Kirk Pinho – 2 poems


The Garden Canaries

I:           where was mother last week
II:         the tomato garden
              apoplectic                                          wringing canary necks
III:       yes the tomato garden                     in the dross garden
             it offered no tomatoes                      again
I:          where is she now                               tell me damn it
II:        still the tomato garden
             praying to the canaries’
             jaundiced collapsed necks
             her usual every day ho-hum quotidian worship
             you know
III:       yes the tomato garden                     she’s sorry
              so sorry                                              she begged forgiveness
              in the confession booth
I:           what of the garden of bombs
              she grew in the scarecrow               tell me why
              that didn’t work
II:         little brother                                     yes it’s still there
              still tick-tocking like a canary heart
              but bye bye canaries
III:       they were sham bombs                   duds
I:          take that back like pompeii
             mother                                               vesuvius takes its children
             in its lavaed palms                            makes them obsidian
II:         like children tend to be
             the tinny sounds of canaries
             not exploding                                    not being scattered
             into tiny little stars
             of feather and bone
III:       there you go again
             marginalizing existence
I:          don’t tell us what to do                   with knowledge
             with language                                   mother gave us
II:        yes                                                     don’t tell us what to do
III:      wasn’t planning on it                       brothers
I:         i think you were                               you bird-hearted son of a bitch
II:       i think you were                               too
III:     don’t tell me what i think                or what i mean
IV:      you are all but strangers                 to this world
            so boys                                               boys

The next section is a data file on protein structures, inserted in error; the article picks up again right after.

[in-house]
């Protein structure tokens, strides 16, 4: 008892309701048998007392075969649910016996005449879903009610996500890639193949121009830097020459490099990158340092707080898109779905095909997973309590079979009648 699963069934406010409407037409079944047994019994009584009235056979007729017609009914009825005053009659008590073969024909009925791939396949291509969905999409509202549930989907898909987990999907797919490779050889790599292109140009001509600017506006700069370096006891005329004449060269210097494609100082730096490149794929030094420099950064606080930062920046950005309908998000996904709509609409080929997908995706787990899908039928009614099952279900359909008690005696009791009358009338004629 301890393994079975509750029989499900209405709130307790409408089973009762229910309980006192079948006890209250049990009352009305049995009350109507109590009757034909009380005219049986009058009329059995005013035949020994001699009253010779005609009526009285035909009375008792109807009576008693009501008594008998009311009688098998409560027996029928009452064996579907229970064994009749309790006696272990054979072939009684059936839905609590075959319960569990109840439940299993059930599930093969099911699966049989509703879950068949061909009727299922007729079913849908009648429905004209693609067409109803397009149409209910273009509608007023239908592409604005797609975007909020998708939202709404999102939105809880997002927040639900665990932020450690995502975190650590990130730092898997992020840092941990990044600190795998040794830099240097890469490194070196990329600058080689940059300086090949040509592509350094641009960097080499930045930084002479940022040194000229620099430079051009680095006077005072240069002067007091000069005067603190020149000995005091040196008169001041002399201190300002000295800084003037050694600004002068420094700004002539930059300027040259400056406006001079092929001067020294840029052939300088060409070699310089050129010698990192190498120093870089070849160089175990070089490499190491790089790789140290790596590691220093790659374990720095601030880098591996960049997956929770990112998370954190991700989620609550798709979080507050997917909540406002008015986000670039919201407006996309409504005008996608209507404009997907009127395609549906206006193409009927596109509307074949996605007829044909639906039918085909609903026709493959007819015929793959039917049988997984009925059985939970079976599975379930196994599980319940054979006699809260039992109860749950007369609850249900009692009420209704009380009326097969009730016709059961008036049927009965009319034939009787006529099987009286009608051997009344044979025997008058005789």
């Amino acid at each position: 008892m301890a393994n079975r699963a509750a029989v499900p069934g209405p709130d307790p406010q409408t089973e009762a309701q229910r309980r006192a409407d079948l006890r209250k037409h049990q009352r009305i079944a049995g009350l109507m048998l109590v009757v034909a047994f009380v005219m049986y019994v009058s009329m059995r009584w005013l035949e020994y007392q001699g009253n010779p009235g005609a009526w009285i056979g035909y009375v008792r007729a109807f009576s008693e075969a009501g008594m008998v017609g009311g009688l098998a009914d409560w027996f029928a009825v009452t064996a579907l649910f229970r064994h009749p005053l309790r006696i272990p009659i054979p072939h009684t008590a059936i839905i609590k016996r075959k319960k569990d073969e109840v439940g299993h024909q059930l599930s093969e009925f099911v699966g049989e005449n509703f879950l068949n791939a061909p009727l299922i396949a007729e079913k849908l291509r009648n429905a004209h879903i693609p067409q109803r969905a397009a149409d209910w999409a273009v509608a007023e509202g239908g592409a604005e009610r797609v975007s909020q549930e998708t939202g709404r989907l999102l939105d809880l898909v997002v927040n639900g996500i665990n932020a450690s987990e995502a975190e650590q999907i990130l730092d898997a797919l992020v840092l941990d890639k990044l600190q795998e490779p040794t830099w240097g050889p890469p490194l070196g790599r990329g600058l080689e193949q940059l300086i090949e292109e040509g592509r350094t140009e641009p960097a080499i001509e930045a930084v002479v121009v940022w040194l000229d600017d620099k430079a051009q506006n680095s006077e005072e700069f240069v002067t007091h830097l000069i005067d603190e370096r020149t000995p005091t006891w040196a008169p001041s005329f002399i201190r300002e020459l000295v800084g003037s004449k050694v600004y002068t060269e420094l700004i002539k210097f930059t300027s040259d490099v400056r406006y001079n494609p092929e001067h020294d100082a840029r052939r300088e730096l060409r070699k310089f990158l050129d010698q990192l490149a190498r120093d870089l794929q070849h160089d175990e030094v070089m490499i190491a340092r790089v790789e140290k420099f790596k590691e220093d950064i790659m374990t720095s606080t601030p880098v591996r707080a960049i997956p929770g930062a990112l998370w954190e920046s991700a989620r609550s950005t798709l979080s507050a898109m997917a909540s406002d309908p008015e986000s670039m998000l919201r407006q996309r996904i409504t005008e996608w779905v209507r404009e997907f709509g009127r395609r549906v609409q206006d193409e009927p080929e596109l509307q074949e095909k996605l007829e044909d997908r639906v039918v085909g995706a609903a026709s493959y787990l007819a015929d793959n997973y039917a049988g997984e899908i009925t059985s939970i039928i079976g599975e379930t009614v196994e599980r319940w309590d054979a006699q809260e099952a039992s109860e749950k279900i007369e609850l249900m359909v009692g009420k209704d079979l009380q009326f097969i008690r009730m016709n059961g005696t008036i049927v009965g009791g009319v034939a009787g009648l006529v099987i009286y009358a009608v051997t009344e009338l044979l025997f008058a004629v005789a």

that’s enough



Poem for Staccato

Our bodies topsy-turvy,
crisp twigs snapping under our palms,
the cloudy jelly of your cataract eye
that one day we walked through
the woods on our dew-soaked hands
& went throat-first into the battalion of bear traps.
And there we were, bear trap-necked.


The beginning of love’s arrhythmia,
its minor-key arpeggios, its syncopation.
Pah-rump, Pah-rump.
Pah-rump, buh-bump, buh-bump.
Pah-rump, Pah-rump.
Pah-rump, buh-bump, buh-bump. 


But Death was splayed
in a rope-hammock, listening to Lady Day
                        —I don’t stand
                            a ghost of a chance—
drinking lemonade on his morning off,
still figuring out the recalcitrant syllables of autopsy
and accident. 


Whoa, baby, hold up.
You’re a wicked one now: prosthetic-necked,
feather-hearted, sotto voce Belial incarnate
when we bicker like guns.
Deadbeat tongue: apocryphal. 


You have to keep this hush-hush, darling, but
I’m so miserable that I’m always right
in the crosshairs of your histrionics.
I’m so miserable that I’m always right
in the crosshairs of your ghosts. 


Woe, baby, hold your horses.
The grizzly bear I’ve been
saddling goes giddy up.

Kirk Pinho, a graduate of the University of Alabama’s MFA Program in Creative Writing, is the assistant editor and lead political reporter for a newspaper in Michigan. His poems most recently have appeared or are forthcoming in Wisconsin Review, The Journal, Everyday Genius, and others. You can find him at 


About gobbet

gobbet is a literary magazine dedicated to publishing the very best experimental poetry and prose. Intellectual perversity and explorations of dark themes are positively encouraged. We are only interested in work that is progressively experimental. We want to see risks, and we want to see them pay. No previously published work. Prose should not be longer than 1000 words. There are always exceptions. Send 3-5 poems. Include a short bio. Send submissions to Work will be published every 5-10 days. We also intend to publish anthologies of selected work published in gobbet. We will do our best to reply promptly. Most submissions will receive a decision within a month.
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One Response to Kirk Pinho – 2 poems

  1. Pingback: GOBBET « HELLO KIRK PINHO [dotcom]

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